Research conducted by Ferris State University’s Diversity and Inclusion Office detailing
Ferris’ relationship with Hampton University in Virginia is documented in “Haste To
Rise: A Remarkable Experience of Black Education During Jim Crow,” a book now available
through PM Press.
Vice President of Diversity and Inclusion David Pilgrim and his colleague, Multimedia Specialist Franklin Hughes co-wrote the 224-page work. Hughes said the genesis of their work came several years ago when Pilgrim asked him to find images of Gideon Smith. Smith has been a recurring nominee for the College Football Hall of Fame, had graduated from Hampton Normal and Agricultural Institute in 1910 and went on to study and play football at Ferris. Smith continued his education and athletic career at Michigan Agricultural College, now Michigan State University. Hughes was to give the images to Diane Cleland, then the Docent at the Jim Crow Museum of Racist Memorabilia, to paint a Smith portrait. Hughes’ research into black students who attended Ferris in the first quarter of the 20th century pointed to a significant relationship with Hampton.
“From around 1910, into the early 1920s, photos in Ferris yearbooks showed these groups of students, who we found were generally from Virginia and nearby states,” Hughes said. “When we followed up on their backgrounds, connections to Hampton kept showing up.”
Haste To Rise provides information on more than 60 young men who traveled north to Ferris to complete college preparatory classes and degree programs, without the barriers and indignities of the Jim Crow racial hierarchy. Hughes said there are many stories of leadership and excellence in a variety of professions.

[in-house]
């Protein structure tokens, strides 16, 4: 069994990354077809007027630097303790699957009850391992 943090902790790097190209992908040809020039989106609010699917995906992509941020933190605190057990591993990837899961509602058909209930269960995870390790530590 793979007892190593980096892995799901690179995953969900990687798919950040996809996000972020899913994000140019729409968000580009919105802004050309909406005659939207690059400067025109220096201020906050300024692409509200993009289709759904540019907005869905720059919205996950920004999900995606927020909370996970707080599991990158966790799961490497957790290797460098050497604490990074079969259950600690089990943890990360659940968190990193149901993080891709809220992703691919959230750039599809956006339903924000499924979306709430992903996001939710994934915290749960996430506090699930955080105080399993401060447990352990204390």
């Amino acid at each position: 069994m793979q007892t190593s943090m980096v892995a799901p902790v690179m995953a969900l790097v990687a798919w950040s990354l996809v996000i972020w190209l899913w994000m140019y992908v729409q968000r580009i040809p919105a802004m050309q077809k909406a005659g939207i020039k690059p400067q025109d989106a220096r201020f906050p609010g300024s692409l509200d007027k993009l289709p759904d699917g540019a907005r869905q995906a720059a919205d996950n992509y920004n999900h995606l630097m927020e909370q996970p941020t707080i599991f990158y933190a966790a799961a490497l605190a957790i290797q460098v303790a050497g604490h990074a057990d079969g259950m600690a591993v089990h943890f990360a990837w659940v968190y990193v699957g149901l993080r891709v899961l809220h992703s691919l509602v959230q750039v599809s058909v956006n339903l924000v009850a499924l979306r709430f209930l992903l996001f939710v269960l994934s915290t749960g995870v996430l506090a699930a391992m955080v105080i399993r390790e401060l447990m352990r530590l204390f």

“Percival (P.L.) Prattis began at Hampton, and graduated from Ferris Institute in 1916,” Hughes said. “After establishing himself at the Chicago Defender, the leading black newspaper in the country, Prattis went on to a 30-year career with the Pittsburgh Courier, where he retired as Executive Editor. A.J. Wells completed college prep classes at Ferris in 1916 and is believed to be among the first African-Americans to graduate from the Northwestern University Dental School when he earned his Doctor of Dental Surgery degree in 1919. After Russell A. Dixon graduated from Ferris in 1923, Woodbridge Ferris used his influence to help him attend Northwestern’s dental school. Dixon was the first African-American to earn an advanced degree in Dentistry from Northwestern in 1933. He is remembered for his distinguished career as dean of the Howard University School of Dentistry. Dixon built Howard’s school into one of the foremost institutions of dental education in the United States, during a 37-year career.”
Pilgrim said this project was “most assuredly” a labor of love, as nearly all of the research was done at night, and on the weekends. Pilgrim said these stories should be viewed as more than a footnote in Ferris’ history.
“We feel it represents a major part of the early history of Ferris Institute,” Pilgrim said. “Their stories showed a side of our founder, Woodbridge Ferris, which had been lost, namely that he was a strong and powerful voice for racial justice. That was his legacy. It is our mandate.”
Hughes said that role of advocate and mentor also applies to Gerrit Masselink, who had his first leadership responsibilities at the institute when Ferris became Governor of Michigan in 1913.
“We learned a great deal about how they both worked to support and mentor Hampton students, which we wanted to make known, for posterity,” Hughes said. “I hope this is an uplifting story that shows how providing opportunity can make an important difference. We would be very happy to see this spur a re-establishment of our relationship with Hampton. It could be a unique and valuable collaboration.”